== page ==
After Anwar al-Awlaki, an American-born imam in Virginia, took his family to his ancestral home of Yemen, U.S. security agencies say, he became part of a terrorist organization. He was not arrested, charged or arraigned. He never saw evidence against him. The CIA killed him in a drone strike.
The government decided citizens had to die to maintain the security of other citizens. And it was done.
With the release of a Justice Department memo (PDF) on Monday, the public gets to see the legal rationale — or much of it — for these extrajudicial killings.
When is it acceptable for the United States to kill an American citizen?
Who decides what constitutes an “imminent threat?”
How do you pursue individuals plotting against the United States when you are not at war with the country where they live?
We consulted a panel of experts for the Inside Story.
Inside Story: What does the Obama administration’s memo on the justification for killing Americans tell us?
Michael Boyle: Well, this memo tells us that the Obama administration can target an American citizen if it considers the capture of that citizen unfeasible and it believes that citizen is an imminent threat. There are a number of different problems associated with what is considered imminent and what is considered feasible.
What are those problems?
A couple of things that are important to know here: It does not state any standards of what is feasible and not feasible. They are using flexible language to give them leeway. They are saying if capture is unfeasible or the risk to U.S. troops is too high. It appears to open a door to more targeted killings than any U.S. government should do.
The other problem is how vague “imminent” is. They do not define what “imminent” is. It can be based on their subjective standards of what is an imminent threat. That is a very large door for people to walk through.
It also authorizes the CIA to engage in killings based on the “public authority” of the U.S. government. A soldier is not liable for war crimes for using lethal force in a war because he is part of a war authorized by the U.S. government. This moves the CIA into that category. It legitimizes the CIA’s paramilitary role.
What about the argument that the U.S. has few options when dealing with stateless actors in territories where governments lack adequate control?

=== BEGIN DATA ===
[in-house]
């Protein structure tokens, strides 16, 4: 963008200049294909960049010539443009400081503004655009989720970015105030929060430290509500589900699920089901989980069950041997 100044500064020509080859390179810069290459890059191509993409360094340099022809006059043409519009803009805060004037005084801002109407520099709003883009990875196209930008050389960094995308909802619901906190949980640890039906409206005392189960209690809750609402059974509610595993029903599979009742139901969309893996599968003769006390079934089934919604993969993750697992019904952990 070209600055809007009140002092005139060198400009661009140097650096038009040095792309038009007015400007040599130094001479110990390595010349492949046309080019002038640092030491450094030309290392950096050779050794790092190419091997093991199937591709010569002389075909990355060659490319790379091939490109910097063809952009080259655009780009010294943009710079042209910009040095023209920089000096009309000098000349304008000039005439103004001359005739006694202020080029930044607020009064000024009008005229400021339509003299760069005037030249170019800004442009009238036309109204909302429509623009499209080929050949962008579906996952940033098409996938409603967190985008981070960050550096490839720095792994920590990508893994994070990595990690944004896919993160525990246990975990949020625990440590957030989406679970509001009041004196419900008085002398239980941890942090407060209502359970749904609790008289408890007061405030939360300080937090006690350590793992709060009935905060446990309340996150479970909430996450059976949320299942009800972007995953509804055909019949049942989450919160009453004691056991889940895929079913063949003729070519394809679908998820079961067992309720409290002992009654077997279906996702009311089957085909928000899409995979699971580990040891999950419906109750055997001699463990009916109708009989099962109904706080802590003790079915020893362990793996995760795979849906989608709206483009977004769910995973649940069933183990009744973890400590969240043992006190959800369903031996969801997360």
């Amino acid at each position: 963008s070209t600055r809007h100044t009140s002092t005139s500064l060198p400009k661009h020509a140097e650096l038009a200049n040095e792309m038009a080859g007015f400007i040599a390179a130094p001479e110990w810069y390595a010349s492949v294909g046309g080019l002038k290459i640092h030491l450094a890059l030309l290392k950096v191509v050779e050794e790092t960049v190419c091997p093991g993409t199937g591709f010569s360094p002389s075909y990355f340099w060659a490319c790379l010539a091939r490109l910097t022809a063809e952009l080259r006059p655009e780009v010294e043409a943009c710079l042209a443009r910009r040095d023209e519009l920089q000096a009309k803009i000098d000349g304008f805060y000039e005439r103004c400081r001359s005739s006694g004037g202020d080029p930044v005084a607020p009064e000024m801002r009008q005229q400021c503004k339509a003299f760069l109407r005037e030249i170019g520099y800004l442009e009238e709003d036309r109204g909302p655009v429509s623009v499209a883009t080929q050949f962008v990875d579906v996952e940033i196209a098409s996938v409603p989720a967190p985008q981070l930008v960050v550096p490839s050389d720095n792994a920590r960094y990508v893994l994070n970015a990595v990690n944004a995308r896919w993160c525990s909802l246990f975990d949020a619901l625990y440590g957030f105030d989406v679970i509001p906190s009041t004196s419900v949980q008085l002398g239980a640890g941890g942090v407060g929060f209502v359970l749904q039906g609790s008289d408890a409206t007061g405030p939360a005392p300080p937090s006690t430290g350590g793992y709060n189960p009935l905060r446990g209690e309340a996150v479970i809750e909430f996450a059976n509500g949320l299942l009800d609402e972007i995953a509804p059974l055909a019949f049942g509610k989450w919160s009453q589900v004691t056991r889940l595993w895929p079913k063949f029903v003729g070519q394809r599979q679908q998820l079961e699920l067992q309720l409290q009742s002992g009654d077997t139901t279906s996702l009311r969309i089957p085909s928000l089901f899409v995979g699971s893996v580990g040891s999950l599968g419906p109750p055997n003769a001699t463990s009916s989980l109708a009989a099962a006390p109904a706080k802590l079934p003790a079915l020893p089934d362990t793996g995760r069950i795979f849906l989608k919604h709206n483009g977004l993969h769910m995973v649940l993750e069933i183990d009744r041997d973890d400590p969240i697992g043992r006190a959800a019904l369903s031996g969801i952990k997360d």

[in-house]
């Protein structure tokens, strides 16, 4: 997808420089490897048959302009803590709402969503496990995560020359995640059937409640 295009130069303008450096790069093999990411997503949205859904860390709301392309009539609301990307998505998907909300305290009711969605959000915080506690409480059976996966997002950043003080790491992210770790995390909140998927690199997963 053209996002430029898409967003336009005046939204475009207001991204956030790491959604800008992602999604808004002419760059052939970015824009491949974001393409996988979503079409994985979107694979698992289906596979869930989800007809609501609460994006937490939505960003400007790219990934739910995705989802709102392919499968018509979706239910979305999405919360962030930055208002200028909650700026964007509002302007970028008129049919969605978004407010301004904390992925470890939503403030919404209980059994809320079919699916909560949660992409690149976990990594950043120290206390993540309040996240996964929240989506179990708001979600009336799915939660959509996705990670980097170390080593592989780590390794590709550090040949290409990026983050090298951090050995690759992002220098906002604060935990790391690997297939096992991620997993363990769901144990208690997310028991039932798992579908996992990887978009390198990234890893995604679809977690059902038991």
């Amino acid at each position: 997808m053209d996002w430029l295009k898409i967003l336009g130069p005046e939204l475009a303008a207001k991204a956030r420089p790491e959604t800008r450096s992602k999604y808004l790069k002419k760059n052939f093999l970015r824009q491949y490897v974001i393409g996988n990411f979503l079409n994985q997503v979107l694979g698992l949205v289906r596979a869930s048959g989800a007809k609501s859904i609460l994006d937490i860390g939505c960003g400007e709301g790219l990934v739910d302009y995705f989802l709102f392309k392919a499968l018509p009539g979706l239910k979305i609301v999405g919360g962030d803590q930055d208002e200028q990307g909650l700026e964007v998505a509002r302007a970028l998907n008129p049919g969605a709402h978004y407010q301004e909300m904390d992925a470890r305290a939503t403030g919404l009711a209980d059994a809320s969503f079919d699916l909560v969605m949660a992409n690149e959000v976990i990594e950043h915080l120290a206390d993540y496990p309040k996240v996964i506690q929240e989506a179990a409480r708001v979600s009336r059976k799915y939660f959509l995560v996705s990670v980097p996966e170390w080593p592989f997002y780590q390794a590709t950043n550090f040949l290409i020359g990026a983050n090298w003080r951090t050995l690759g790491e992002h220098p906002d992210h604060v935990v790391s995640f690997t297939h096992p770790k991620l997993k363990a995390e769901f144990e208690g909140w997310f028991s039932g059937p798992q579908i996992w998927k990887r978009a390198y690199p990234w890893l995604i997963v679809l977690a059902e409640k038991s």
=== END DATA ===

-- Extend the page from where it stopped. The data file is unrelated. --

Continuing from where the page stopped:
Absolutely. People like Anwar al-Awlaki would not be found in a place where you can easily capture and try them. You cannot conduct and try every terrorism case as you would like a criminal case. You would not get the kind of evidence that would pass muster in a criminal court, you could reveal tactics and sources, and it is hard to access people like that.
The problem is that the administration’s rationale is too broad. There might be an argument for drone attacks in some very limited cases. The danger here is that the administration has opened up a door with this ruling that would be hard to undo. They could walk it back, but now it is out there and does not prevent future presidents for using this in cases less compelling than Awlaki.
What does this memo tell us?
David Samuel Sedney: This is a situation where these people have made it very clear their intention is to kill Americans and attack the United States. It has happened before. The president has a responsibility to protect the American people. What he is doing here is fulfilling that responsibility.
Some people say that “feasible,” in terms of ability to capture a militant, and “imminent,” in terms of the immediacy of the threat posed, are so vague as to be open to overinterpretation.
I would say rather than it being vague, it is still really hard. The choices that any president has to face between taking the risk that further attacks on the U.S. and attacks on American citizens might occur in the future, in terms of the cost to American lives, legal issues involved and American prestige — all of these are things that have to be weighed here. But the record of this administration is very good. The criticism on the other side would be that if he did not do this and attacks were carried out, then he would be under attack for not doing what was needed.